Aphrodisiac Recipe for Love : Passionata Pesto
The beauty of fresh bouquets of basil always attracts me when I'm produce shopping at my local farmers market. The wide green leaves not only look lovely, they smell wonderful as well.
There are more than 50 varieties of basil, and for many centuries it has been known as an aphrodisiac. The plant is native to India and has been grown in the Asian continent for over 5,000 years. Basil inspires desire and helps with fertility issues. It gives a sense of wellness and calm, relieving anxiety. In Roman times, the fragrant scent of basil also was thought to inspire men to passionate heights when their lover's breasts were dusted with dried and powdered basil. No insignificant herb, basil has been popular for stirring up passion in pots and pans, especially in Italy, Thailand, and Vietnam. South Asian cuisines use the Thai Basil variety for many different dishes. Thai Basil, Lemon Basil, and Holy Basil are the main types of basil used all over Asia. Italians use Sweet Basil for their pesto sauces and other recipes.
Chinese cooks like to use basil in their soups. Thai basil is a fragrant addition to the Vietnamese soup, phở. In Taiwan, fresh basil leaves are added to soups and deep fried with their fried chicken recipes.
Of course, pesto is what I love to use basil for the most. It is fun to create different kinds of pesto, such as arugula pesto, but the traditional basil pesto is my favorite.
Here I've used the basic recipe but added pistachios in with the pine nuts as well as a hint of black truffles. Even though basil is a powerful aphrodisiac on its very own, pine nuts add another seductive dimension to your pesto. Pine Nuts, or Pignolias, are zinc-rich and tasty little things that flavor pesto with a creamy and luxurious flavor. And pine nuts are, you guessed it, an aphrodisiac known to bring couples together and fire up their mating instincts as well as their matrimonial dreams. Seriously. Pine nuts are magical things that make wedding bell wishes come true. To add this into an already sensuous recipe with gloriously green basil leaves, well. Not only will your pesto look deliciously green from the basil, but its texture will be voluptuous with this powerful little nut from the pine tree, known as the pignolia. And if you aren't married yet and wish to make your lover hear wedding bells... make passionate pesto. If you are married and want to bring back the passionata, make a little mangia mangia and you'll see. It works.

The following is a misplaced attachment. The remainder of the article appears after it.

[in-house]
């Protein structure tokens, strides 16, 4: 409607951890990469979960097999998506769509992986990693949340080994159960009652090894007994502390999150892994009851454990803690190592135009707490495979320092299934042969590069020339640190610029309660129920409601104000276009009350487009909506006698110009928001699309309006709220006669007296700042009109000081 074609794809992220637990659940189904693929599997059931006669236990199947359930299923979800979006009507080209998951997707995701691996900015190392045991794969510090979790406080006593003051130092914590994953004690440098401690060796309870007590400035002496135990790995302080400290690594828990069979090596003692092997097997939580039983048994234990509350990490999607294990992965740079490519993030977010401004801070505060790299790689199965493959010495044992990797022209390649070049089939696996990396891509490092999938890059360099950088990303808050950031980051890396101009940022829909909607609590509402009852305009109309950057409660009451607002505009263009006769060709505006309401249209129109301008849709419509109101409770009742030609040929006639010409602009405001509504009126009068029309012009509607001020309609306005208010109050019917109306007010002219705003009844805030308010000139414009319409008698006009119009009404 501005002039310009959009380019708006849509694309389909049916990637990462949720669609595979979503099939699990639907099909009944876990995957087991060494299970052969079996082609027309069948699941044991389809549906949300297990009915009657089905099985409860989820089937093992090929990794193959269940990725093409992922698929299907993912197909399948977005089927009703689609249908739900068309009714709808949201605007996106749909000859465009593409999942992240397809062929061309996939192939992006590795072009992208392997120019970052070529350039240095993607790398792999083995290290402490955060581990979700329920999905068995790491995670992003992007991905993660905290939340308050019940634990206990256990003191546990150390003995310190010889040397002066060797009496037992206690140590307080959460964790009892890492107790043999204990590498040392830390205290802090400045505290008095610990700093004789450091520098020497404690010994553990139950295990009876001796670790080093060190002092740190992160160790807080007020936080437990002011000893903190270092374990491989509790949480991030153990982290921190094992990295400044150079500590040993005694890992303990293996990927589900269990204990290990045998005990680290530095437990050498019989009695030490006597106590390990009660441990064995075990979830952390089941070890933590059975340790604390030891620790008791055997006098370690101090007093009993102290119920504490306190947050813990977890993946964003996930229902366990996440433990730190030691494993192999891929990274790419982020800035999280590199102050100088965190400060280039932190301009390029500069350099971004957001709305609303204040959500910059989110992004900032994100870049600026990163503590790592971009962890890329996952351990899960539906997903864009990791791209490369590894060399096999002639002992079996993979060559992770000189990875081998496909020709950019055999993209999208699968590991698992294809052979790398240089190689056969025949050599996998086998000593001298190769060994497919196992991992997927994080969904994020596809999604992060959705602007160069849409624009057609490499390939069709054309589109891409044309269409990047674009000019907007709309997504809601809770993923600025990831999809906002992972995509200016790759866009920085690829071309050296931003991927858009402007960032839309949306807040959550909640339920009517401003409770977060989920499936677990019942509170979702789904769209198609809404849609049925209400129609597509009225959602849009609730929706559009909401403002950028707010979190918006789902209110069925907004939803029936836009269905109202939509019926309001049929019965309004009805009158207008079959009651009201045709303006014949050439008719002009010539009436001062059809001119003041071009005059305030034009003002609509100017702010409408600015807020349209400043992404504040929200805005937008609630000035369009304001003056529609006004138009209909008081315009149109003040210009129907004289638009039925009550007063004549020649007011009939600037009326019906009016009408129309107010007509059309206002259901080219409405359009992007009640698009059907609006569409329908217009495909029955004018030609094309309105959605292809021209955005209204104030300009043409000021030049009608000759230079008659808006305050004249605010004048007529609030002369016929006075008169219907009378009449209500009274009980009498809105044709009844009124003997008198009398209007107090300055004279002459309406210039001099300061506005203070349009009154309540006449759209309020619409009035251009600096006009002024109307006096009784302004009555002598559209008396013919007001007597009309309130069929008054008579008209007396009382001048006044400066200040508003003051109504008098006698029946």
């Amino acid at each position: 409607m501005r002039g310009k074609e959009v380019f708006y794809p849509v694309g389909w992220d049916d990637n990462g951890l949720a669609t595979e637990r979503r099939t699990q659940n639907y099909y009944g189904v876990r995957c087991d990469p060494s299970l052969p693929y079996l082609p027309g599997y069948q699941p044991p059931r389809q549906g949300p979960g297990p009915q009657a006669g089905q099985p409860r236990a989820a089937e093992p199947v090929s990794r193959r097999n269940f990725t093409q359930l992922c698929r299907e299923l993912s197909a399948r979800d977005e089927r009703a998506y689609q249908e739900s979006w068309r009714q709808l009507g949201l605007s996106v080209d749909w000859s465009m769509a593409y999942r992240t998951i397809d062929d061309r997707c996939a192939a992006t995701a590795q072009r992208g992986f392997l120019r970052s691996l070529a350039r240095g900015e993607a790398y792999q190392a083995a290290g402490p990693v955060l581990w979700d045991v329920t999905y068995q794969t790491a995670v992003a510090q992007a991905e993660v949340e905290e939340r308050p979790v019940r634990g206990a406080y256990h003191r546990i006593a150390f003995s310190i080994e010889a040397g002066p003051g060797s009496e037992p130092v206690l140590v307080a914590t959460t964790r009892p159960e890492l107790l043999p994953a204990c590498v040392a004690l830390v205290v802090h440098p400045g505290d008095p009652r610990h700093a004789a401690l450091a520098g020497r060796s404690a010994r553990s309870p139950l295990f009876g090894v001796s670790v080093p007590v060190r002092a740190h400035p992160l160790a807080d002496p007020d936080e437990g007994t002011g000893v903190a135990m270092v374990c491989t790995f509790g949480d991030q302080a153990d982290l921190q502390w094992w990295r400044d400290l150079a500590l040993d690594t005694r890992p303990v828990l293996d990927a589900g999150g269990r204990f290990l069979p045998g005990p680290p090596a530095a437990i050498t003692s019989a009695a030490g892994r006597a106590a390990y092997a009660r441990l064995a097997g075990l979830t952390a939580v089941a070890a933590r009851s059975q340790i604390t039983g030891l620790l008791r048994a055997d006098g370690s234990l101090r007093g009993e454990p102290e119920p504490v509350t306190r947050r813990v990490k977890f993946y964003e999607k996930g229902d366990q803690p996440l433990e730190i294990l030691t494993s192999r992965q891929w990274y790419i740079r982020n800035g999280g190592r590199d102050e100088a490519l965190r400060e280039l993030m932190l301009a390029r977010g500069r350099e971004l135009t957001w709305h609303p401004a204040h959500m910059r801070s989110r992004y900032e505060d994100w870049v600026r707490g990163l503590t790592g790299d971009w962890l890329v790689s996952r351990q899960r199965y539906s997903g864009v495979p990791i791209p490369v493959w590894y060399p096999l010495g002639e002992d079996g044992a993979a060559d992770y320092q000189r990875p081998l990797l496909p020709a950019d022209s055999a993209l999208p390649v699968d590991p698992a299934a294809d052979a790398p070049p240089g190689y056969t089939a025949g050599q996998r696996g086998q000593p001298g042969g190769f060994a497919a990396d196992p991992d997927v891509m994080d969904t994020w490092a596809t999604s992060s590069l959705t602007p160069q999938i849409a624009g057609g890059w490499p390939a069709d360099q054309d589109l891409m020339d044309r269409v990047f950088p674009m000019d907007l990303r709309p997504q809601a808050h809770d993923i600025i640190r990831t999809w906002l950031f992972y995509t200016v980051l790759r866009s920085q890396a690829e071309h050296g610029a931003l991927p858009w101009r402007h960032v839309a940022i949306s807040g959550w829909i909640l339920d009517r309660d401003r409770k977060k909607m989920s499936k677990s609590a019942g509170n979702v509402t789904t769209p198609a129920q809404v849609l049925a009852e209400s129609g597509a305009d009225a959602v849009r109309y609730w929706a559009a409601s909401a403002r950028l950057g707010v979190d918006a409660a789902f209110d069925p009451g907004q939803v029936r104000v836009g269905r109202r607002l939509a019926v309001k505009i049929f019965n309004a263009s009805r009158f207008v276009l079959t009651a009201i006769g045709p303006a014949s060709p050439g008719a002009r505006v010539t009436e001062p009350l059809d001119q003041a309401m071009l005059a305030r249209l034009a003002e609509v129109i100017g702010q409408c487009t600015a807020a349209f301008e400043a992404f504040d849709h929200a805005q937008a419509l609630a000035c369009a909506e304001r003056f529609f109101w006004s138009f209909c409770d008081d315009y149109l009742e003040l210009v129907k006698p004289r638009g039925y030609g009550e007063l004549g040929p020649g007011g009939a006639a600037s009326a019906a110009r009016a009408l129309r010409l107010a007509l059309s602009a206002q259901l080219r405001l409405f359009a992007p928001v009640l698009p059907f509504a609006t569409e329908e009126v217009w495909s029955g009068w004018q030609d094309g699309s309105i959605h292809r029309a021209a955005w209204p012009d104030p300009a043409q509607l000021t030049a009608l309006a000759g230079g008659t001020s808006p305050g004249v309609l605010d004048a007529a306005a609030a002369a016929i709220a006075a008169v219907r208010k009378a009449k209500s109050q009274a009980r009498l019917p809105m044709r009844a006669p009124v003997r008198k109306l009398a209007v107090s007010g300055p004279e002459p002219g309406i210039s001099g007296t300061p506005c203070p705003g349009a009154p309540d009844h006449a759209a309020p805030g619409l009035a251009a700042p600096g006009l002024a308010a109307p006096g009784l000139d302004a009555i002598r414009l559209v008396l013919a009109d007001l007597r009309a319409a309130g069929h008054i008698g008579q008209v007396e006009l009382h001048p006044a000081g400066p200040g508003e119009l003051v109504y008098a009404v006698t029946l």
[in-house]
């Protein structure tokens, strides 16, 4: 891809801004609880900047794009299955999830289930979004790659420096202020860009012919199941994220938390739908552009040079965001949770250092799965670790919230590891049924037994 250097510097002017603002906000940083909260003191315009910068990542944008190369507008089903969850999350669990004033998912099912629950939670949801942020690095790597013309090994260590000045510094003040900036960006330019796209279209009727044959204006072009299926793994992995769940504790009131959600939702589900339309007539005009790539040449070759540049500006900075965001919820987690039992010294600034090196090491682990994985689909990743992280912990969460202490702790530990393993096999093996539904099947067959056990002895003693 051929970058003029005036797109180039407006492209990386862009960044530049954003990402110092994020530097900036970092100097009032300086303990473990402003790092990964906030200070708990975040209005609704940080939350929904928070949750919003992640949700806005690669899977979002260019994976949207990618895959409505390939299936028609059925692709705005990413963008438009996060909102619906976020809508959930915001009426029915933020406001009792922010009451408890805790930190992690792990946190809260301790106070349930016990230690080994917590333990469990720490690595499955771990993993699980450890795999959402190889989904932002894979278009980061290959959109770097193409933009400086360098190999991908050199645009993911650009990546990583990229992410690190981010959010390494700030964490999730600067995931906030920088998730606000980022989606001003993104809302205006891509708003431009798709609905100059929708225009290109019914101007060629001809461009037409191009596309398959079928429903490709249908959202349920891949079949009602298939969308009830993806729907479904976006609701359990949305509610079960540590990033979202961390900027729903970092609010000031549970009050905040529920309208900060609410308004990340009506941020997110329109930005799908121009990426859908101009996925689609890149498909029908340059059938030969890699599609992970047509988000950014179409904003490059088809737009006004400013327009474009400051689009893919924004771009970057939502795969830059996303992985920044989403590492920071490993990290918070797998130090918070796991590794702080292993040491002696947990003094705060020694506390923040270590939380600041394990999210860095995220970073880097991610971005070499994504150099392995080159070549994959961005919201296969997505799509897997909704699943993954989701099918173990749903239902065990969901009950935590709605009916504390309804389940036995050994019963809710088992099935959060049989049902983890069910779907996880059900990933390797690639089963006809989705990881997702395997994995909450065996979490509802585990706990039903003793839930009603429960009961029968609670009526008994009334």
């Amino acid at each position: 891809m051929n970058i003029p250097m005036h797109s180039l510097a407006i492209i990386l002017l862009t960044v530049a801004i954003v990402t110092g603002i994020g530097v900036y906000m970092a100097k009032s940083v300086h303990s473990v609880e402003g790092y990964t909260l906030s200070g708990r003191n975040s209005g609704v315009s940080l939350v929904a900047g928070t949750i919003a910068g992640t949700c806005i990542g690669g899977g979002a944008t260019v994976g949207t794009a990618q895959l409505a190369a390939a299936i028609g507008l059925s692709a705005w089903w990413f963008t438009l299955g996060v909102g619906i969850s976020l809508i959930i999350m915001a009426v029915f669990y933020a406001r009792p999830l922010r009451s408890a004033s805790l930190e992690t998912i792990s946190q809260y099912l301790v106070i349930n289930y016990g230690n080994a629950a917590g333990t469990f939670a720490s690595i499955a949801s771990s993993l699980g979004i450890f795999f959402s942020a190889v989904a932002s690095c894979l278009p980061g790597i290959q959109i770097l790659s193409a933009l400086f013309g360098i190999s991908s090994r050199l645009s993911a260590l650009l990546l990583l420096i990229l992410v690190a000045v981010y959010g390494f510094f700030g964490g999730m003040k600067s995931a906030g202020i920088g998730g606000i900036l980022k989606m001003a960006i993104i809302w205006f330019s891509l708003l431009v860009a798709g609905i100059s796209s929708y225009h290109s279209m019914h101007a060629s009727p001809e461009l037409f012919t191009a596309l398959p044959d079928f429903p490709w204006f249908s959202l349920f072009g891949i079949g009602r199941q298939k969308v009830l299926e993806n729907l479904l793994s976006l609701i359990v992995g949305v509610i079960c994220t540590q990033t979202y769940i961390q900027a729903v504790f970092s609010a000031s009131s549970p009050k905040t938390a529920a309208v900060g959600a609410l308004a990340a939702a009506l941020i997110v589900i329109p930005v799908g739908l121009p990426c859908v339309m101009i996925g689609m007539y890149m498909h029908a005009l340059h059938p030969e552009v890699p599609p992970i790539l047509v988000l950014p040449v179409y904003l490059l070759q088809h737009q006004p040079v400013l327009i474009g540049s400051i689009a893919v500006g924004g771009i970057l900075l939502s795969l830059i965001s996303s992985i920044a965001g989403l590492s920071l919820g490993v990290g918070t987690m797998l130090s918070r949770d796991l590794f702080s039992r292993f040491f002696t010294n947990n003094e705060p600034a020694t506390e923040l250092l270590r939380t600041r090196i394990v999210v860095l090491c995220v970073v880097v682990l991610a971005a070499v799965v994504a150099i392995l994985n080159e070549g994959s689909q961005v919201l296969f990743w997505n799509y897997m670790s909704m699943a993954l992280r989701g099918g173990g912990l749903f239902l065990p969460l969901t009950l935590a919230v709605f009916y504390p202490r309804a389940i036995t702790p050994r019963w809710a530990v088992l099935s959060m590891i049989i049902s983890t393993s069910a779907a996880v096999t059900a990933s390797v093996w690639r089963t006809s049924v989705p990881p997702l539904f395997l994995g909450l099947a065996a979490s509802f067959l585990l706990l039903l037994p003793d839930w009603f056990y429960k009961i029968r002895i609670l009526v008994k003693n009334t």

I made this pesto the other night before Darling came home for dinner. Penne was all this pesto needed to transport his senses to the euphoric states of passionate love. I had grand designs to satisfy his hunger for food and l'amour. Just after I blended up this pesto recipe, he came into the kitchen and began nibbling the back of my neck, kissing here and there. From that point on, what amorous mischief evolved while the penne was boiling is my secret and most passionate ingredient. Wasn't it mentioned somewhere that the fragrance of basil inspires the passion of men?
- olive oil, 2 generous cups
- bouquet of basil, plucked leaves
- lemon juice, 1/2 cup freshly squeezed
- parmesan, 1/2 cup and some
- garlic, 3 cloves, blanched to remove bitterness
- pine nuts, 1/2 cup and some
- pistachios, 1/4 cup
- sea salt, to taste
- Urbani Truffle Thrills "Pesto & Truffles" 1 tablespoon
You can also slather it on foccacia, add some ricotta and basil leaves chiffonade, and it's simply decadent. Use pesto in the morning with a poached egg and drizzle of balsamic crème.
Sandwiches and wraps are also good ways to eat this pesto with passion. But I just love it on focaccia with an egg. Serve it up sexy with ratatouille or a soup and you have yourself a tantalizing lunch for two, passionata style.